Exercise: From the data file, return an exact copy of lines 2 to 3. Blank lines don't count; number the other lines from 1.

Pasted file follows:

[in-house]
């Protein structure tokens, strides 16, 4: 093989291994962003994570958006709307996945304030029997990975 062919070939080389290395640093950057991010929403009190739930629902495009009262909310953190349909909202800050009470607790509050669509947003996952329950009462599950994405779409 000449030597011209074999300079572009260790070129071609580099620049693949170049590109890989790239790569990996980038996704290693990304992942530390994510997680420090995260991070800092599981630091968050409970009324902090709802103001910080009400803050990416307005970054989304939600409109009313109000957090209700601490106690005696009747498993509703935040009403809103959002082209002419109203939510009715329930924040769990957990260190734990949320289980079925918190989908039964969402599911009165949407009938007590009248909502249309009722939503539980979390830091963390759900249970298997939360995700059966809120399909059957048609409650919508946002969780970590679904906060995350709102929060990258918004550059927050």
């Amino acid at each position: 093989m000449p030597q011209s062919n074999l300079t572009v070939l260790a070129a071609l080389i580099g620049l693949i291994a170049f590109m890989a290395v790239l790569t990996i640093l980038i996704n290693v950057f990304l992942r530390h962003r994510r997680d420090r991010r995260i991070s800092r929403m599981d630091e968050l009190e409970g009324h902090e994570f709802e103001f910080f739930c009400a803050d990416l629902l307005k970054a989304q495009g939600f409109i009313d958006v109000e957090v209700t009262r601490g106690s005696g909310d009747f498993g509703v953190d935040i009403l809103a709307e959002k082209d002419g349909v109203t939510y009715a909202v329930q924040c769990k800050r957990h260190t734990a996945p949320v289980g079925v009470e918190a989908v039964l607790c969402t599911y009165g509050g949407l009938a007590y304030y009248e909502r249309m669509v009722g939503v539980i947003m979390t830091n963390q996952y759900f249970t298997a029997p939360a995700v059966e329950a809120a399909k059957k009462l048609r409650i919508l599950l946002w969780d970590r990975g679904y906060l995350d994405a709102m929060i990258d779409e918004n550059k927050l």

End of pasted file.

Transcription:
């Protein structure tokens, strides 16, 4: 093989291994962003994570958006709307996945304030029997990975 062919070939080389290395640093950057991010929403009190739930629902495009009262909310953190349909909202800050009470607790509050669509947003996952329950009462599950994405779409 000449030597011209074999300079572009260790070129071609580099620049693949170049590109890989790239790569990996980038996704290693990304992942530390994510997680420090995260991070800092599981630091968050409970009324902090709802103001910080009400803050990416307005970054989304939600409109009313109000957090209700601490106690005696009747498993509703935040009403809103959002082209002419109203939510009715329930924040769990957990260190734990949320289980079925918190989908039964969402599911009165949407009938007590009248909502249309009722939503539980979390830091963390759900249970298997939360995700059966809120399909059957048609409650919508946002969780970590679904906060995350709102929060990258918004550059927050």
């Amino acid at each position: 093989m000449p030597q011209s062919n074999l300079t572009v070939l260790a070129a071609l080389i580099g620049l693949i291994a170049f590109m890989a290395v790239l790569t990996i640093l980038i996704n290693v950057f990304l992942r530390h962003r994510r997680d420090r991010r995260i991070s800092r929403m599981d630091e968050l009190e409970g009324h902090e994570f709802e103001f910080f739930c009400a803050d990416l629902l307005k970054a989304q495009g939600f409109i009313d958006v109000e957090v209700t009262r601490g106690s005696g909310d009747f498993g509703v953190d935040i009403l809103a709307e959002k082209d002419g349909v109203t939510y009715a909202v329930q924040c769990k800050r957990h260190t734990a996945p949320v289980g079925v009470e918190a989908v039964l607790c969402t599911y009165g509050g949407l009938a007590y304030y009248e909502r249309m669509v009722g939503v539980i947003m979390t830091n963390q996952y759900f249970t298997a029997p939360a995700v059966e329950a809120a399909k059957k009462l048609r409650i919508l599950l946002w969780d970590r990975g679904y906060l995350d994405a709102m929060i990258d779409e918004n550059k927050l």